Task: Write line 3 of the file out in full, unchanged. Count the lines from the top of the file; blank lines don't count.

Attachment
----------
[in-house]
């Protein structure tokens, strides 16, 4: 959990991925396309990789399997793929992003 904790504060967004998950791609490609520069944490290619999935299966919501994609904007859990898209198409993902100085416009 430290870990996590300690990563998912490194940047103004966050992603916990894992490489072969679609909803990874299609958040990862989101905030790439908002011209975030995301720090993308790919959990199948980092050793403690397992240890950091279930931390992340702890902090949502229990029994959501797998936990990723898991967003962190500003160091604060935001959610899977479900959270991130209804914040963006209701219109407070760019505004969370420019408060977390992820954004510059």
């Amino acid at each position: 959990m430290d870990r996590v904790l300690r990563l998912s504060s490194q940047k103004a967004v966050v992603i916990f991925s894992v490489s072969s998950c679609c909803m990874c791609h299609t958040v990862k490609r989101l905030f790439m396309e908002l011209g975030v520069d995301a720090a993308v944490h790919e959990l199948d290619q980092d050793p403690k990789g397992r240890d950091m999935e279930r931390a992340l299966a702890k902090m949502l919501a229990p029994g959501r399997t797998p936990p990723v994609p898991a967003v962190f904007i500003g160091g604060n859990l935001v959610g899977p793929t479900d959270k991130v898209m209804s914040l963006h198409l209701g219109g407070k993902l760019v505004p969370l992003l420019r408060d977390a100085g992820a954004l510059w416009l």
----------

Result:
């Amino acid at each position: 959990m430290d870990r996590v904790l300690r990563l998912s504060s490194q940047k103004a967004v966050v992603i916990f991925s894992v490489s072969s998950c679609c909803m990874c791609h299609t958040v990862k490609r989101l905030f790439m396309e908002l011209g975030v520069d995301a720090a993308v944490h790919e959990l199948d290619q980092d050793p403690k990789g397992r240890d950091m999935e279930r931390a992340l299966a702890k902090m949502l919501a229990p029994g959501r399997t797998p936990p990723v994609p898991a967003v962190f904007i500003g160091g604060n859990l935001v959610g899977p793929t479900d959270k991130v898209m209804s914040l963006h198409l209701g219109g407070k993902l760019v505004p969370l992003l420019r408060d977390a100085g992820a954004l510059w416009l």